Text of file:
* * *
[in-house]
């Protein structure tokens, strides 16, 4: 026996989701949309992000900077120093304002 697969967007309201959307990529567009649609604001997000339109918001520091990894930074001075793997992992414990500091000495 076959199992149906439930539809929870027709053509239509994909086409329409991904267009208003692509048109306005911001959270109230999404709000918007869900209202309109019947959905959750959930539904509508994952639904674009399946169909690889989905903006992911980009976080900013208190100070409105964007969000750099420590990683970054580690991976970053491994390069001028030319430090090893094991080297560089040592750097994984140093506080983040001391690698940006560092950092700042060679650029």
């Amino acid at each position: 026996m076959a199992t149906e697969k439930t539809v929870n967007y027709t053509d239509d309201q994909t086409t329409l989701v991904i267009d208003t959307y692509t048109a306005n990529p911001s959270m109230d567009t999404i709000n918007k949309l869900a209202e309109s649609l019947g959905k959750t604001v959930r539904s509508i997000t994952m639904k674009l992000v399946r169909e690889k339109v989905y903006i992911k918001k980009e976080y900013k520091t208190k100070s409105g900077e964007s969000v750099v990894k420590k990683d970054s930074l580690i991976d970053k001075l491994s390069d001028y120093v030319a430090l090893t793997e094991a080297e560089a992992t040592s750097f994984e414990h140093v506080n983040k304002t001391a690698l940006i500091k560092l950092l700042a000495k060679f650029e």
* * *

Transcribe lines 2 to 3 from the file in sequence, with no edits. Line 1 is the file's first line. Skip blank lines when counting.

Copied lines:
């Protein structure tokens, strides 16, 4: 026996989701949309992000900077120093304002 697969967007309201959307990529567009649609604001997000339109918001520091990894930074001075793997992992414990500091000495 076959199992149906439930539809929870027709053509239509994909086409329409991904267009208003692509048109306005911001959270109230999404709000918007869900209202309109019947959905959750959930539904509508994952639904674009399946169909690889989905903006992911980009976080900013208190100070409105964007969000750099420590990683970054580690991976970053491994390069001028030319430090090893094991080297560089040592750097994984140093506080983040001391690698940006560092950092700042060679650029």
């Amino acid at each position: 026996m076959a199992t149906e697969k439930t539809v929870n967007y027709t053509d239509d309201q994909t086409t329409l989701v991904i267009d208003t959307y692509t048109a306005n990529p911001s959270m109230d567009t999404i709000n918007k949309l869900a209202e309109s649609l019947g959905k959750t604001v959930r539904s509508i997000t994952m639904k674009l992000v399946r169909e690889k339109v989905y903006i992911k918001k980009e976080y900013k520091t208190k100070s409105g900077e964007s969000v750099v990894k420590k990683d970054s930074l580690i991976d970053k001075l491994s390069d001028y120093v030319a430090l090893t793997e094991a080297e560089a992992t040592s750097f994984e414990h140093v506080n983040k304002t001391a690698l940006i500091k560092l950092l700042a000495k060679f650029e």